This maestro was born in Villareal, in the province of Castellón, Spain. His father was a guitarist, playing various styles including flamenco, though when the young Francisco went for lessons with Julián Arcas, his father insisted he also be taught the piano. This was partly because in 1862, when he began lessons, the guitar was overshadowed by the piano in musical stature. The young Tárrega was thus accomplished at the guitar and piano at an early age. Francisco met with the misfortune of partially losing his eyesight due to an infection. Before his lessons with Julián Arcas, both of his teachers, Eugeni Ruiz and Manuel González were blind.
Francisco Tárrega's lessons with Julián Arcas were the consequence of the concert player, during a tour of the region in 1862, hearing Tárrega playing. He advised Tárrega's father to send him for lessons in Barcelona. As we have seen, this Tárrega did, however the lessons stopped shortly after their beginning, when Arcas left for another concert tour abroad. Following this the 10-year old Tárrega, took it upon himself to build his own musical career, making his own concert tour of sorts, by running away and playing in coffee houses and restaurants in Barcelona.
This running away was repeated on several occasions over the following childhood years, once to join a band of gypsies in Valencia, but his father always sought him out and brought him home!
Francisco's Tárrega's Carnaval de Venecia de Paganini performed by Christian Wernicke
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Tárrega impressed by the new Torres guitar
Age 22 saw the budding Spanish musician entered into the conservatory in Madrid, under the sponsorship of a wealthy merchant , Antonio Canesa. Here he received a thorough instruction in theory of music, harmony, the piano, and composition. The latter he was taught by Emilio Arrieta who convinced him to pursue a career in the guitar rather than the piano. Some years before his enrollment at the conservatory, Tárrega acquired an extraordinarily loud and resonant guitar, from the Seville luthier Antonio Torres. This superior instrument strengthened his opinion of the guitar's potential as a serious musical profession. The Torres design of guitar, became a universal standard in the years to come, and established the spring-board for it's subsequent acceptance by the listening public and academia alike, as an instrument competitive with the major instruments of the era.
By the late 1870's Tárrega was working as a music and guitar teacher, he taught both Miguel Llobet and Emilio Pujol. Regular concerts were received with much acclaim, and other regions of Spain beckoned to hear his renditions of original works, and those of other composers. After performing in Novelda, Alicante the playing of a local female guitarist, María José Rizo, the daughter of a townsman, was brought to his attention. Soon the two string-pluckers were engaged, and married in 1881, settling Madrid as their home.
Concert tours in 1880 to Paris and London followed, where he was hailed as the
"Sarasate (Pablo de Sarasate (1844-1908) a famous Spanish violinist) of the guitar".
To enlarge his repertory, Tárrega used his extensive knowledge of piano music, to transcribe piano works by Beethoven, Chopin, Louis Moreau Gottshcalk (an American pianist), Sigismond Thalberg (A Swiss pianist) Mendelssohn and others.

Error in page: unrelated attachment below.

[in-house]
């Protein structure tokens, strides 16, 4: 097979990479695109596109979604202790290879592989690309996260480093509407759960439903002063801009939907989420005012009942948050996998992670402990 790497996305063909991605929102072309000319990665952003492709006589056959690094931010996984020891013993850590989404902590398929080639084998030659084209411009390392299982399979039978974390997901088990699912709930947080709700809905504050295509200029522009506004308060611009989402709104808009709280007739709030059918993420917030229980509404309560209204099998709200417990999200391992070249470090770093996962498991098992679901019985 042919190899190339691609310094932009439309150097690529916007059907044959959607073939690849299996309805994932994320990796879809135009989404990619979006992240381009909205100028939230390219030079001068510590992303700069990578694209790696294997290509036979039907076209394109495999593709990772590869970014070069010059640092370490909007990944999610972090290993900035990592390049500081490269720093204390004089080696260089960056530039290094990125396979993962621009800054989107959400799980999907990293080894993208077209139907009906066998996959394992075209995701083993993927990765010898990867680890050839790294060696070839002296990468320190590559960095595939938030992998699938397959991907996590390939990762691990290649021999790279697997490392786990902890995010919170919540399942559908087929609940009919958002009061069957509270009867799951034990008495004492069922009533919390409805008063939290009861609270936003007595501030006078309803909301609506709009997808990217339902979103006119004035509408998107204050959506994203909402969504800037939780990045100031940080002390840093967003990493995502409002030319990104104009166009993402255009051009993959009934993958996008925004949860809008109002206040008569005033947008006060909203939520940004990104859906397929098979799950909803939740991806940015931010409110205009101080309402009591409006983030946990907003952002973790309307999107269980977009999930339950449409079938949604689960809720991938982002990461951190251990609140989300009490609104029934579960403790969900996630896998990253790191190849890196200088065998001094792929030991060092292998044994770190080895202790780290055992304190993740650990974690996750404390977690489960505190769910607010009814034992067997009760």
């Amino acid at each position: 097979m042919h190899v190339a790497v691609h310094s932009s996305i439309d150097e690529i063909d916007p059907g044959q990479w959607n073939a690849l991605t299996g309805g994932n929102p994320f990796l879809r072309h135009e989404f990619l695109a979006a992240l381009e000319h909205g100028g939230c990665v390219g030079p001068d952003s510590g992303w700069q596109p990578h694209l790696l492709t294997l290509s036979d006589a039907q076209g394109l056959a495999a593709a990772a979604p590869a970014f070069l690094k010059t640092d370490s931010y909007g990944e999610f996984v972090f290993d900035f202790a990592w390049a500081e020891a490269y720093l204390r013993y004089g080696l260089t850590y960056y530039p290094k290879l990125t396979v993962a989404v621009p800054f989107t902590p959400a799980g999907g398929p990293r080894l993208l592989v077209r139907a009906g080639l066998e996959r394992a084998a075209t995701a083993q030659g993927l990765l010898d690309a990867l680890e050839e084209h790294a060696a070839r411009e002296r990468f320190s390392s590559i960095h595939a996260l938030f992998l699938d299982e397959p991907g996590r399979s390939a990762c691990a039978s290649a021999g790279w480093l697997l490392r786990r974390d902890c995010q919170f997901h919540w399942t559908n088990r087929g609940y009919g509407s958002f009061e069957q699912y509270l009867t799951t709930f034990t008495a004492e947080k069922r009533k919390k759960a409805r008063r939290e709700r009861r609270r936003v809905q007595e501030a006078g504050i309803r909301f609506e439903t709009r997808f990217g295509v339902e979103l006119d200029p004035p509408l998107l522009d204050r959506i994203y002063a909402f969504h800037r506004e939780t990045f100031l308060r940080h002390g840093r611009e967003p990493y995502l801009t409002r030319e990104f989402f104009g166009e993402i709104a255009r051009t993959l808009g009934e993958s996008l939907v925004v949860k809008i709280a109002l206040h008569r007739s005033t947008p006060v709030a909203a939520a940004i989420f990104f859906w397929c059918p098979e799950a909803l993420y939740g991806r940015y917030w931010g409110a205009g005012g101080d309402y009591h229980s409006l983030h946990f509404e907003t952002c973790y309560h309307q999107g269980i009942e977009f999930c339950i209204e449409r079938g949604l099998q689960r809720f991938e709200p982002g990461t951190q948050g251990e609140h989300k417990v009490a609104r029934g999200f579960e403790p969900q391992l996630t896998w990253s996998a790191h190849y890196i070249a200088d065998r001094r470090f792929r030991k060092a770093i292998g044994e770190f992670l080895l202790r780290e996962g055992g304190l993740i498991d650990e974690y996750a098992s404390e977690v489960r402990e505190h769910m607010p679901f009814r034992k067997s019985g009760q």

Tárrega the composer
In 1885 the esteemed Spaniard's family settled permanently in Barcelona where he counted the likes of Isaac Albeniz, Enrique Granados , Joaquín Turina, and the cellist Pablo Casals as his friends. A wealthy widow, Conxa Martinez, was introduced to Tarrega in Valencia and came to be a valuable patron for the musician. His family had the use of one of of her houses in Barcelona, where he wrote many of his most popular works. A visit to Granada with this patron of the arts, spawned Francisco Tárrega's famous Requerdos de la Alhambra solo guitar composition, which he wrote after experiencing the 14th century Moor-built palace in Andalucia : Alhambra.
In 1900 Tárrega visited Algeria, where he heard a distinctive rythm played on an Arabian drum. This rythm was subsequently used later to compose the famous Danza Mora solo guitar piece. Breaking with his past technique, Tárrega cut his fingernails around 1902, the resulting effect being a more mellow tone which was to become associated with guitarists of the Tárrega school of guitar playing. His concert playing career continued with much success, including a tour of Italy where he played in Rome, Naples and Milan.
Francisco Tárrega's transciption of a Chopin Mazurka performed by Stefano Grondono
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Age 54, and Tárrega was at the height of his fame, when tragedy struck as he was afflicted with a paralysis of the right side of his body. He was able to return to the stage, but never fully recovered from the injury. His last work , Oremus was composed 13 days before his final breath on the 15 December 1909, at the age of 57.
Francisco Tárrega is regarded as having laid the foundations for the 20th century's wide-spread acceptance of the guitar as a concert-recital instrument.
The Maestro himself preferred small intimate performances, which particularly suited the lower-volume generated by his lack of fingernails. He composed in a variety of styles and forms including Valses, mazurkas, preludes, tangos. However with 78 original works, and 120 transcriptions he clearly appreciated the work of other composers , and used their works to further the reputations and esteem of his chosen instrument, as well as his own as a performer. Through his pupil Miguel Lobet, Tarrega passed on the traditions of the instrument to that other notable Maestro of the guitar, a pupil of Lobet, Andres Segovia.
Tárrega's list of works include Sherzo's, preludes, estudios, danzas, fantasias, minuets, mazurkas, tangos and more.